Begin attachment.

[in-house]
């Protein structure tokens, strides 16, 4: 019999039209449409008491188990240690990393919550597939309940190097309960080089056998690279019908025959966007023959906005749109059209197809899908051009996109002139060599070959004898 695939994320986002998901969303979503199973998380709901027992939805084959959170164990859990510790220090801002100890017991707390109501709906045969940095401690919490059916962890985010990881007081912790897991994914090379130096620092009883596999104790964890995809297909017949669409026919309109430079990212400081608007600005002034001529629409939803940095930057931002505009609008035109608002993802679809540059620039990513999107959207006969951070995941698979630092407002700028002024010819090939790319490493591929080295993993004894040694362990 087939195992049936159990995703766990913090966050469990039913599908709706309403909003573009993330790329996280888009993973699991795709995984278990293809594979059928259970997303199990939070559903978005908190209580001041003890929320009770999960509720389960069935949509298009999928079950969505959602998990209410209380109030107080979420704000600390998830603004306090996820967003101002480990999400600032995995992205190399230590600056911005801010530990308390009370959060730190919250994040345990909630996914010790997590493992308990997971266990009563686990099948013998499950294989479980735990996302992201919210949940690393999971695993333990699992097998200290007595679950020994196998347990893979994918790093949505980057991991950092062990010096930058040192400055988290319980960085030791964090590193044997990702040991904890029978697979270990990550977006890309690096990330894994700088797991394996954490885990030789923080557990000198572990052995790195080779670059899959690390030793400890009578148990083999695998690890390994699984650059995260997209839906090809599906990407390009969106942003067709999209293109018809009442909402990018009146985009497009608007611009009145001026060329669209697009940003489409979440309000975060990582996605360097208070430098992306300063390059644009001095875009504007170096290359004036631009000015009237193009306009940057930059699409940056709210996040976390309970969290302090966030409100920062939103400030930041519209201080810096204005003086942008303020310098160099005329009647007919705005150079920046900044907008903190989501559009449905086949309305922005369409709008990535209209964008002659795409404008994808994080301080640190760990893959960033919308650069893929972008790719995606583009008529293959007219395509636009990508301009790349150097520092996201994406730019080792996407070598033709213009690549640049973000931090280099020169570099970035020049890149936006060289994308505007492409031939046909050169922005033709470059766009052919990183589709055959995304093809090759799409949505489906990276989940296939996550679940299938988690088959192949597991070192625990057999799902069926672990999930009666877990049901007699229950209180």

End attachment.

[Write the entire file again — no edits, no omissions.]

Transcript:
[in-house]
């Protein structure tokens, strides 16, 4: 019999039209449409008491188990240690990393919550597939309940190097309960080089056998690279019908025959966007023959906005749109059209197809899908051009996109002139060599070959004898 695939994320986002998901969303979503199973998380709901027992939805084959959170164990859990510790220090801002100890017991707390109501709906045969940095401690919490059916962890985010990881007081912790897991994914090379130096620092009883596999104790964890995809297909017949669409026919309109430079990212400081608007600005002034001529629409939803940095930057931002505009609008035109608002993802679809540059620039990513999107959207006969951070995941698979630092407002700028002024010819090939790319490493591929080295993993004894040694362990 087939195992049936159990995703766990913090966050469990039913599908709706309403909003573009993330790329996280888009993973699991795709995984278990293809594979059928259970997303199990939070559903978005908190209580001041003890929320009770999960509720389960069935949509298009999928079950969505959602998990209410209380109030107080979420704000600390998830603004306090996820967003101002480990999400600032995995992205190399230590600056911005801010530990308390009370959060730190919250994040345990909630996914010790997590493992308990997971266990009563686990099948013998499950294989479980735990996302992201919210949940690393999971695993333990699992097998200290007595679950020994196998347990893979994918790093949505980057991991950092062990010096930058040192400055988290319980960085030791964090590193044997990702040991904890029978697979270990990550977006890309690096990330894994700088797991394996954490885990030789923080557990000198572990052995790195080779670059899959690390030793400890009578148990083999695998690890390994699984650059995260997209839906090809599906990407390009969106942003067709999209293109018809009442909402990018009146985009497009608007611009009145001026060329669209697009940003489409979440309000975060990582996605360097208070430098992306300063390059644009001095875009504007170096290359004036631009000015009237193009306009940057930059699409940056709210996040976390309970969290302090966030409100920062939103400030930041519209201080810096204005003086942008303020310098160099005329009647007919705005150079920046900044907008903190989501559009449905086949309305922005369409709008990535209209964008002659795409404008994808994080301080640190760990893959960033919308650069893929972008790719995606583009008529293959007219395509636009990508301009790349150097520092996201994406730019080792996407070598033709213009690549640049973000931090280099020169570099970035020049890149936006060289994308505007492409031939046909050169922005033709470059766009052919990183589709055959995304093809090759799409949505489906990276989940296939996550679940299938988690088959192949597991070192625990057999799902069926672990999930009666877990049901007699229950209180």